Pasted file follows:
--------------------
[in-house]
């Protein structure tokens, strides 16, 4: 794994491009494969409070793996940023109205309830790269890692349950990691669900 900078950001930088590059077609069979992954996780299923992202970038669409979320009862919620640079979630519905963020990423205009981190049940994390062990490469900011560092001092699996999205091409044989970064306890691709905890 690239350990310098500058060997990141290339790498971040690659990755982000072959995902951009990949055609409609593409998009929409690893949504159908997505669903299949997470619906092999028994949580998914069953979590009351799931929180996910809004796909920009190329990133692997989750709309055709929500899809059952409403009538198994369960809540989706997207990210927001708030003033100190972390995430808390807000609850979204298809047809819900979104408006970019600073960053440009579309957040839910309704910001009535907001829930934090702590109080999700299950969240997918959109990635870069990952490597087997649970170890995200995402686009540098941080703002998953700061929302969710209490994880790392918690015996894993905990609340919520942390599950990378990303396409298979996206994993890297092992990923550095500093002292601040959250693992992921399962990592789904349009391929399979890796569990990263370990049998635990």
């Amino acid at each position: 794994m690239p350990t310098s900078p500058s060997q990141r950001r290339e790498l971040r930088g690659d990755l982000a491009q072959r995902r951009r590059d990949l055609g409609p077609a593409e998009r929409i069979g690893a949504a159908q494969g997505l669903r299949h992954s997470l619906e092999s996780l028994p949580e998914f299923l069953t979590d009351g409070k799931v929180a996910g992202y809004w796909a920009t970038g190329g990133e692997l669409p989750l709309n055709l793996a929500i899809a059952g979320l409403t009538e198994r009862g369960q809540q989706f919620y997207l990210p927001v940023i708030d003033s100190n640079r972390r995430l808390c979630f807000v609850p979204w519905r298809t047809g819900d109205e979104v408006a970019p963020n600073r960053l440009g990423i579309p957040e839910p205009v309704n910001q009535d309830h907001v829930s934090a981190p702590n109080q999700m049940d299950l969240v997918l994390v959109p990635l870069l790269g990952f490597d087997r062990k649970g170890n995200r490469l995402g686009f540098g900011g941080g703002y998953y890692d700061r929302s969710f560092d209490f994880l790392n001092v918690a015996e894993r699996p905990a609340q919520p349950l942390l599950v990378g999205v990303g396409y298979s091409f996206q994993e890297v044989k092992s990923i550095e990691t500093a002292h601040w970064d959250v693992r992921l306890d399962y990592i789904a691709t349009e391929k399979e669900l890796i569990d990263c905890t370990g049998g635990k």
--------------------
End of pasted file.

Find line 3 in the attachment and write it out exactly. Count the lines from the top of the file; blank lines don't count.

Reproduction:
């Amino acid at each position: 794994m690239p350990t310098s900078p500058s060997q990141r950001r290339e790498l971040r930088g690659d990755l982000a491009q072959r995902r951009r590059d990949l055609g409609p077609a593409e998009r929409i069979g690893a949504a159908q494969g997505l669903r299949h992954s997470l619906e092999s996780l028994p949580e998914f299923l069953t979590d009351g409070k799931v929180a996910g992202y809004w796909a920009t970038g190329g990133e692997l669409p989750l709309n055709l793996a929500i899809a059952g979320l409403t009538e198994r009862g369960q809540q989706f919620y997207l990210p927001v940023i708030d003033s100190n640079r972390r995430l808390c979630f807000v609850p979204w519905r298809t047809g819900d109205e979104v408006a970019p963020n600073r960053l440009g990423i579309p957040e839910p205009v309704n910001q009535d309830h907001v829930s934090a981190p702590n109080q999700m049940d299950l969240v997918l994390v959109p990635l870069l790269g990952f490597d087997r062990k649970g170890n995200r490469l995402g686009f540098g900011g941080g703002y998953y890692d700061r929302s969710f560092d209490f994880l790392n001092v918690a015996e894993r699996p905990a609340q919520p349950l942390l599950v990378g999205v990303g396409y298979s091409f996206q994993e890297v044989k092992s990923i550095e990691t500093a002292h601040w970064d959250v693992r992921l306890d399962y990592i789904a691709t349009e391929k399979e669900l890796i569990d990263c905890t370990g049998g635990k």